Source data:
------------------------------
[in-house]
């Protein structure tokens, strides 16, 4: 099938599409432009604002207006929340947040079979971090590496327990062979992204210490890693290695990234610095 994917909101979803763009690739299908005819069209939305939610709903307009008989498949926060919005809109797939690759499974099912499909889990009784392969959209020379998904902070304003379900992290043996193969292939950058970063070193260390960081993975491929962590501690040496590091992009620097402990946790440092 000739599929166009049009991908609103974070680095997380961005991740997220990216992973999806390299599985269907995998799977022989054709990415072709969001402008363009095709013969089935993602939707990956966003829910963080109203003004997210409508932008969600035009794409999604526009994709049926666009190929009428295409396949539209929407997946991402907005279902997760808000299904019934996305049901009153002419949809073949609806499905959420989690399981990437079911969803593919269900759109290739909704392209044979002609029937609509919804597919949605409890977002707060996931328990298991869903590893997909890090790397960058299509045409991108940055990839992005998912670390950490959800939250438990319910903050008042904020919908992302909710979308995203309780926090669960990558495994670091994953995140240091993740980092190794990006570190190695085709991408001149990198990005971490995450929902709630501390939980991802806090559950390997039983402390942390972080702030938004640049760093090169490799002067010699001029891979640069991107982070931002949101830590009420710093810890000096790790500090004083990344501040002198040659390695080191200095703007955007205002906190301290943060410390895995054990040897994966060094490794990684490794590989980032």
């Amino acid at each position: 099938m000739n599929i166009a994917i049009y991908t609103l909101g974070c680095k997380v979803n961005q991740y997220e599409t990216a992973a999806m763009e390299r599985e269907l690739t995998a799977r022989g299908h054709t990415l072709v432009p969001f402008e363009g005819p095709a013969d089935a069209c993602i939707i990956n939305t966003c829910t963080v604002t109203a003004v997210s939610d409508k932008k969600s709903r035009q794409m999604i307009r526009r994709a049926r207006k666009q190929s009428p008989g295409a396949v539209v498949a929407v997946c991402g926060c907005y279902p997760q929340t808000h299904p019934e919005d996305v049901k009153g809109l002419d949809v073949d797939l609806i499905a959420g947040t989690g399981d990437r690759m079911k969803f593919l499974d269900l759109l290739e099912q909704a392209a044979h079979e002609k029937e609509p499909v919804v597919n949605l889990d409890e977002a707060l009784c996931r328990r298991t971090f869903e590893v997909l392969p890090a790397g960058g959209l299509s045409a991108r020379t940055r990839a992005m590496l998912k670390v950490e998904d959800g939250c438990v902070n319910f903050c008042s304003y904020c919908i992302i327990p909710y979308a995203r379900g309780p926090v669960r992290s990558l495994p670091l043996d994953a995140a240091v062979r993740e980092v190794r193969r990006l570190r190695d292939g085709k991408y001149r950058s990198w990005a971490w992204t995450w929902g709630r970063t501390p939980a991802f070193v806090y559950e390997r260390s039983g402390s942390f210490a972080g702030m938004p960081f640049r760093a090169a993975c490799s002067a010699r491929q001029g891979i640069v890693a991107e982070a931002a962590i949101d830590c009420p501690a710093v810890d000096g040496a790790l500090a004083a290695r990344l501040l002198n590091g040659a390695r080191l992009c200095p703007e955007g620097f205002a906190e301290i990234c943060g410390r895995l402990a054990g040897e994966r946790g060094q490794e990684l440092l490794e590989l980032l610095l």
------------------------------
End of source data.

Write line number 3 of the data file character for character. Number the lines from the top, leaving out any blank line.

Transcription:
């Amino acid at each position: 099938m000739n599929i166009a994917i049009y991908t609103l909101g974070c680095k997380v979803n961005q991740y997220e599409t990216a992973a999806m763009e390299r599985e269907l690739t995998a799977r022989g299908h054709t990415l072709v432009p969001f402008e363009g005819p095709a013969d089935a069209c993602i939707i990956n939305t966003c829910t963080v604002t109203a003004v997210s939610d409508k932008k969600s709903r035009q794409m999604i307009r526009r994709a049926r207006k666009q190929s009428p008989g295409a396949v539209v498949a929407v997946c991402g926060c907005y279902p997760q929340t808000h299904p019934e919005d996305v049901k009153g809109l002419d949809v073949d797939l609806i499905a959420g947040t989690g399981d990437r690759m079911k969803f593919l499974d269900l759109l290739e099912q909704a392209a044979h079979e002609k029937e609509p499909v919804v597919n949605l889990d409890e977002a707060l009784c996931r328990r298991t971090f869903e590893v997909l392969p890090a790397g960058g959209l299509s045409a991108r020379t940055r990839a992005m590496l998912k670390v950490e998904d959800g939250c438990v902070n319910f903050c008042s304003y904020c919908i992302i327990p909710y979308a995203r379900g309780p926090v669960r992290s990558l495994p670091l043996d994953a995140a240091v062979r993740e980092v190794r193969r990006l570190r190695d292939g085709k991408y001149r950058s990198w990005a971490w992204t995450w929902g709630r970063t501390p939980a991802f070193v806090y559950e390997r260390s039983g402390s942390f210490a972080g702030m938004p960081f640049r760093a090169a993975c490799s002067a010699r491929q001029g891979i640069v890693a991107e982070a931002a962590i949101d830590c009420p501690a710093v810890d000096g040496a790790l500090a004083a290695r990344l501040l002198n590091g040659a390695r080191l992009c200095p703007e955007g620097f205002a906190e301290i990234c943060g410390r895995l402990a054990g040897e994966r946790g060094q490794e990684l440092l490794e590989l980032l610095l």